THOMAS WATSON: It is not said, Keep a part of the Sabbath holy, but the whole day―such as care not for ordinances, but say, When will the Sabbath be over? plainly discover a want of love to God.

JOHN CALVIN (1509-1564): If we employ the Lord’s Day to make good cheer, to sport ourselves, to go to the games and pastimes, shall God in this be honoured? Is this not a mockery? Is this not an unhallowing of His name?

THOMAS WATSON: It is not said, Keep a part of the Sabbath holy, but the whole day.

J. C. RYLE: How many make the Lord’s Day a day for giving dinner parties―a day for quietly transacting worldly business―a day for reading newspapers or novels―a day for talking politics and idle gossip―a day, in short, for anything rather than the things of God…These ways of spending Sunday are none of them works of necessity or works of mercy. There is not the slightest likeness between them and any of the things which the Lord Jesus explains to be lawful on the Sabbath Day. To heal a sick person, or pull an ox or ass out of a pit, is one thing: to travel in excursion trains, or go to concerts, theatres, dances and cinemas, is quite another. The difference is as great as between light and darkness. These ways of spending Sunday are none of them of a holy tendency, or calculated to help us heavenward.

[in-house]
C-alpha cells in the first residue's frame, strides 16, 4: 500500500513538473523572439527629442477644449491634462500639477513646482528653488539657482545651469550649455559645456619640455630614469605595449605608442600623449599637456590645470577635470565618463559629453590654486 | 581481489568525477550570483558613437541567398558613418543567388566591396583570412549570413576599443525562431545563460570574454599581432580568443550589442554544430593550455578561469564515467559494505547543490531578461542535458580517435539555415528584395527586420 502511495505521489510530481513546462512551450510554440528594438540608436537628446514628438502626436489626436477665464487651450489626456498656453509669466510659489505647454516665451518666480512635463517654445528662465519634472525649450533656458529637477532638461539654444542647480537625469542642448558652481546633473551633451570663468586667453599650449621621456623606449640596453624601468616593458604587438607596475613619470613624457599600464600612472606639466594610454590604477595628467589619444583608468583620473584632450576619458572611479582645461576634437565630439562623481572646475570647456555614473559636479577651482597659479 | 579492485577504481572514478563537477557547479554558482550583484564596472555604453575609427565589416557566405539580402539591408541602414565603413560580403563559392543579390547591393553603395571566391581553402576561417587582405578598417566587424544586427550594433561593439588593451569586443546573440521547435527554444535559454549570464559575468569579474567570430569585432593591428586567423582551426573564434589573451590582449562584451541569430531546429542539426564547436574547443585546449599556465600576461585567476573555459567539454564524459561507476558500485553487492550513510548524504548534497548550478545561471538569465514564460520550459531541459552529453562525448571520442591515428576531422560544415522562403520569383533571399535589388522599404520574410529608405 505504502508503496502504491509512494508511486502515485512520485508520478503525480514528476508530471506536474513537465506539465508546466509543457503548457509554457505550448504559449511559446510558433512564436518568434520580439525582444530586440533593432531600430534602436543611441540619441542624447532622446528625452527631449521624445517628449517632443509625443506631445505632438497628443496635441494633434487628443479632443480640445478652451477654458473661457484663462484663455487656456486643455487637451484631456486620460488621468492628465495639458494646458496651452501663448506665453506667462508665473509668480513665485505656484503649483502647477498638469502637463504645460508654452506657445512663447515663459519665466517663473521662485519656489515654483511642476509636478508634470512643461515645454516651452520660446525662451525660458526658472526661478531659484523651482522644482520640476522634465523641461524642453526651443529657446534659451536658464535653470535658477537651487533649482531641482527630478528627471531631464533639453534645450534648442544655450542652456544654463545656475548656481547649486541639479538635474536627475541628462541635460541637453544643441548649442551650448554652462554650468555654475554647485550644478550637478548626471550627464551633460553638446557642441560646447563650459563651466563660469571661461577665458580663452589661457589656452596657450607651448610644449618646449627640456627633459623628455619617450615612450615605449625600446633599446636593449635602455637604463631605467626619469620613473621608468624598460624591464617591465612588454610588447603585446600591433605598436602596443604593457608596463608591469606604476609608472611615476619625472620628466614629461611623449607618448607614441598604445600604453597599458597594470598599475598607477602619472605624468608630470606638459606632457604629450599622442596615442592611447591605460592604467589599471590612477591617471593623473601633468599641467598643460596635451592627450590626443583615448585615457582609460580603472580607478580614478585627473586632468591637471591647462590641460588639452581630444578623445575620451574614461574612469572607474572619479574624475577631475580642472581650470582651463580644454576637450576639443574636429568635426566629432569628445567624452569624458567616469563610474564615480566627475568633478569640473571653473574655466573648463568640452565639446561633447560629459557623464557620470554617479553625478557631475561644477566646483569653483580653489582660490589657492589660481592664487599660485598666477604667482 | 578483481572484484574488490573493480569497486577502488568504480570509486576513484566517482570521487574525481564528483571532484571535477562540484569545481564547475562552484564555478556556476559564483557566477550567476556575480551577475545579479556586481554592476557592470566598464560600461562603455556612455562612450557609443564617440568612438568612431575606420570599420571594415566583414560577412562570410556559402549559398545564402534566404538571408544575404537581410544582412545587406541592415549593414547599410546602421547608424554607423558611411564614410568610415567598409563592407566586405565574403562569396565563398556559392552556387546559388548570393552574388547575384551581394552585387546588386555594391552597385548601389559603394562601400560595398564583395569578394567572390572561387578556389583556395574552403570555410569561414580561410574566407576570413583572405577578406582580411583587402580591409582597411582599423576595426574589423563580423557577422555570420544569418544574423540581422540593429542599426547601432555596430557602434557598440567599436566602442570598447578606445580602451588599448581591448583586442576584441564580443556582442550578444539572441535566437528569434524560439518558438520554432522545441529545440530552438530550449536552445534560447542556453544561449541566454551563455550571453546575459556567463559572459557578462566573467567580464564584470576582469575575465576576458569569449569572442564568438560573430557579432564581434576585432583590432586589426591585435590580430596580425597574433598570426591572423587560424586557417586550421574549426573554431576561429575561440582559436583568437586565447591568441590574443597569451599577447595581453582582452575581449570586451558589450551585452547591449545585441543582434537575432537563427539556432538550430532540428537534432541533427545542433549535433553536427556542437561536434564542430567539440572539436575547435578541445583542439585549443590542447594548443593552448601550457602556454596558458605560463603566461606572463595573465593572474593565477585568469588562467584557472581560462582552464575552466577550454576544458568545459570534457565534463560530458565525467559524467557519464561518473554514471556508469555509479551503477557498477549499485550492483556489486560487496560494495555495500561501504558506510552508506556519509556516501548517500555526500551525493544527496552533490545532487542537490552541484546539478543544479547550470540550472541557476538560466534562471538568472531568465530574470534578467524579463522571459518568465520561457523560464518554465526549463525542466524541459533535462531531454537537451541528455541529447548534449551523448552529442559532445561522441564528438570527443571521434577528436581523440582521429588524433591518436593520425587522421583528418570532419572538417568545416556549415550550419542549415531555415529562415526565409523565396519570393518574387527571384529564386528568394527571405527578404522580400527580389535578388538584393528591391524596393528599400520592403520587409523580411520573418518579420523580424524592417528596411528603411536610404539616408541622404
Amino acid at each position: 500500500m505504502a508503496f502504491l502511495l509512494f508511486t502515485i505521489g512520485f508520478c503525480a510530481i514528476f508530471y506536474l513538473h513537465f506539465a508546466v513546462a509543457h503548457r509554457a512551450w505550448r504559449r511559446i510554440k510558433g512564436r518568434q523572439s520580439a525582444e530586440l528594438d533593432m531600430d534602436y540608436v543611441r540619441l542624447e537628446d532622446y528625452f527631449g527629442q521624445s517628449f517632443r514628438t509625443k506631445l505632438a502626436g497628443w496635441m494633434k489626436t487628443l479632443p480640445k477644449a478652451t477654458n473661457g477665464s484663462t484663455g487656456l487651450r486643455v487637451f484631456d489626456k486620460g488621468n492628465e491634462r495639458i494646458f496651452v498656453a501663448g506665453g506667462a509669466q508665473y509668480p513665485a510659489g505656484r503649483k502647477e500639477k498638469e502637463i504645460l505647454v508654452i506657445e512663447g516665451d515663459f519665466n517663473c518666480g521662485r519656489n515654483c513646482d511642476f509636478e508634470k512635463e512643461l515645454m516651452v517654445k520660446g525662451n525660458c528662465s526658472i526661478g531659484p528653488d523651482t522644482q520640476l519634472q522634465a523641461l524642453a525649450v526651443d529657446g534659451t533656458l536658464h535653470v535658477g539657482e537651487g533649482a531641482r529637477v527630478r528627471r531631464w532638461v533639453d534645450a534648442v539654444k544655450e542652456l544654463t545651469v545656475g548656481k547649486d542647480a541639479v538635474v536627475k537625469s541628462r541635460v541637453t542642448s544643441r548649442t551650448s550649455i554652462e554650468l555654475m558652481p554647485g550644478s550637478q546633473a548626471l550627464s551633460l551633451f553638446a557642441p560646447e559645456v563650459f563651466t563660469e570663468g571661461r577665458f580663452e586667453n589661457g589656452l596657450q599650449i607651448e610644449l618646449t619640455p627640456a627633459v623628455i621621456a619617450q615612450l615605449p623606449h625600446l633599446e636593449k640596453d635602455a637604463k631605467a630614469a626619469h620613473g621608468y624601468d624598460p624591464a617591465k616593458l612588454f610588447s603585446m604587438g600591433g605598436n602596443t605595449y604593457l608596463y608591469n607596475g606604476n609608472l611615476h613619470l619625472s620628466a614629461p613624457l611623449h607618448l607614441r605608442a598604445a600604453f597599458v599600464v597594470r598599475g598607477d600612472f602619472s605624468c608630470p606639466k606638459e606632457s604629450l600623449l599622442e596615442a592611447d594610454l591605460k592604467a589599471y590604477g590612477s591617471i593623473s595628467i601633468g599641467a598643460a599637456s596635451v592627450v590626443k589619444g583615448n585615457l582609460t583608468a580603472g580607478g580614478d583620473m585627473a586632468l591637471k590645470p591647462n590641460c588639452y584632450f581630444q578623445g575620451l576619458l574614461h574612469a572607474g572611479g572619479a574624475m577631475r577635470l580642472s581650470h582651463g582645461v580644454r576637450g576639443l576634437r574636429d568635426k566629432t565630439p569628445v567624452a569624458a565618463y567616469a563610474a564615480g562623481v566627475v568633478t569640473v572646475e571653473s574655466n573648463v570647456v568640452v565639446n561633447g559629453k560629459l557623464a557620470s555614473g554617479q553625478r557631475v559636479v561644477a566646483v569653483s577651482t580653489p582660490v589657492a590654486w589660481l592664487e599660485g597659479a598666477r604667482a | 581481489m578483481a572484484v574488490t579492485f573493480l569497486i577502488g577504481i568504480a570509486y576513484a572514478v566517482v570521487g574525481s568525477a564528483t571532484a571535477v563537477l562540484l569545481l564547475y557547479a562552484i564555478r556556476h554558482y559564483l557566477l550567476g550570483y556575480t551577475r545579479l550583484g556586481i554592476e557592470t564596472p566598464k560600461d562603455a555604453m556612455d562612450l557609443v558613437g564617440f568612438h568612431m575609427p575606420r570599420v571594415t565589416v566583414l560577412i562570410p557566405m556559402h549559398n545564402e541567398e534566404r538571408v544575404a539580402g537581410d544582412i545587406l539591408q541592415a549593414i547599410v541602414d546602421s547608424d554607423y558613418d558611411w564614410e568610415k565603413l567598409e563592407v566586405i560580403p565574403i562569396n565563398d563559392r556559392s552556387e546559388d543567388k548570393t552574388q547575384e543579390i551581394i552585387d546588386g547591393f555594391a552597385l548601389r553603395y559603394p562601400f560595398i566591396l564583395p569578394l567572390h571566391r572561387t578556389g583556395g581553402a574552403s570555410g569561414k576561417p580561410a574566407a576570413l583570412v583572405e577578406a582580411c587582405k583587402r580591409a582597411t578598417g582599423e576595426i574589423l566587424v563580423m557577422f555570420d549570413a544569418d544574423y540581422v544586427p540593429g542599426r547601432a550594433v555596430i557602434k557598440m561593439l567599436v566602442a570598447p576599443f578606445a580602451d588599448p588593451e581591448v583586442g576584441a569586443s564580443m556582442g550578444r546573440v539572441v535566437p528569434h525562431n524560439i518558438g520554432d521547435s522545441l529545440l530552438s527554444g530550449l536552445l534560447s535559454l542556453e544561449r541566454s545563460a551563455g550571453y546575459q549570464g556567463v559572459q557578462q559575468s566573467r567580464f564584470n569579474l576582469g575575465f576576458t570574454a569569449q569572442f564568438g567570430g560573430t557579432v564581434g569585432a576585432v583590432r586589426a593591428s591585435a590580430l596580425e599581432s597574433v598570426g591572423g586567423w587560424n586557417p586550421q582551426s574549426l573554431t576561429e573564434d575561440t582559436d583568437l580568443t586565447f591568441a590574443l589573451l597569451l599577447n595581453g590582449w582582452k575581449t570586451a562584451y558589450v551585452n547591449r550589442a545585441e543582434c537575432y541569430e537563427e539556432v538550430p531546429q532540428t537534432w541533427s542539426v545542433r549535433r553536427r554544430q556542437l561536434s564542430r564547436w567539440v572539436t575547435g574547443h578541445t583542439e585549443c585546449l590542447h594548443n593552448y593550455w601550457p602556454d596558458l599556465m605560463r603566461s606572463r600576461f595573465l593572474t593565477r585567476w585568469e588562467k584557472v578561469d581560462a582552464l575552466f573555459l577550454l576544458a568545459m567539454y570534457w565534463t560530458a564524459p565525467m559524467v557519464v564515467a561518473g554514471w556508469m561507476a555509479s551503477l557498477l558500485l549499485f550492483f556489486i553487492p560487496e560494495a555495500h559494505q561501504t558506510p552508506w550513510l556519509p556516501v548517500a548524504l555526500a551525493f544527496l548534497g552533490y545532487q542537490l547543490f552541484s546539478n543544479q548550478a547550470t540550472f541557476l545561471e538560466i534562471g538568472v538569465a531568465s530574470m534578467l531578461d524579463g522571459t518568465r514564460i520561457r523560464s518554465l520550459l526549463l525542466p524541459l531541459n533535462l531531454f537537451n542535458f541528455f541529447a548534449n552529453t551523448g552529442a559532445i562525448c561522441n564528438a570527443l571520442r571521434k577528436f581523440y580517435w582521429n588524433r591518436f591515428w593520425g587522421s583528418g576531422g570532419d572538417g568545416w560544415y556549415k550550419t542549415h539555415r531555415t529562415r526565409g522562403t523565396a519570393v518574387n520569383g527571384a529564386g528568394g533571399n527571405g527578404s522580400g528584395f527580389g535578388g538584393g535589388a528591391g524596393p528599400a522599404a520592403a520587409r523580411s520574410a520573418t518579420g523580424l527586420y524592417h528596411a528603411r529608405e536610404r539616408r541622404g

MATTHEW HENRY (1662-1714): We must turn away our foot from the sabbath―from trampling upon it, as profane atheistical people do…we must turn away our foot from doing our own pleasure on that holy day, that is, from living at large, and taking a liberty to do what we please on sabbath days, without the control and restraint of conscience.

THOMAS WATSON: To profane the Sabbath is a great sin; it is a wilful contempt of God; it is not only casting His law behind our back, but trampling it under foot. He says, “Keep the Sabbath holy;” but men pollute it. This is to despise God, to hang out the flag of defiance, to throw down the gauntlet, and challenge God Himself. Now, how can God endure to be thus saucily confronted by proud dust? Surely He will not suffer this high impudence to go unpunished. God’s curse will come upon the Sabbath-breaker.

GEORGE SWINNOCK (1627-1673): The [judgment] day of the Lord is likely to be a dreadful day to them that despise the Lord’s day.

G. S. BOWES (circa 1820’s-1880’s): A man was introduced by a gentleman to a minister with the remark, “He never attends public worship.”
      “Ah!” said the minister, “I hope you are mistaken.”
      “By no means,” said the stranger, “I always spend Sunday in settling my accounts.”
      “Then, alas!” was the solemn reply, “you will find, sir, that the day of judgment will be spent in the same manner.”

J. C. RYLE: Common sense, reason, conscience, will combine, I think, to say that if we cannot spare God one day in a week, we cannot be living as those ought to live who must die one day.

EDMUND CALAMY (1600-1666): Shall God allow thee six days, and wilt not thou afford Him one?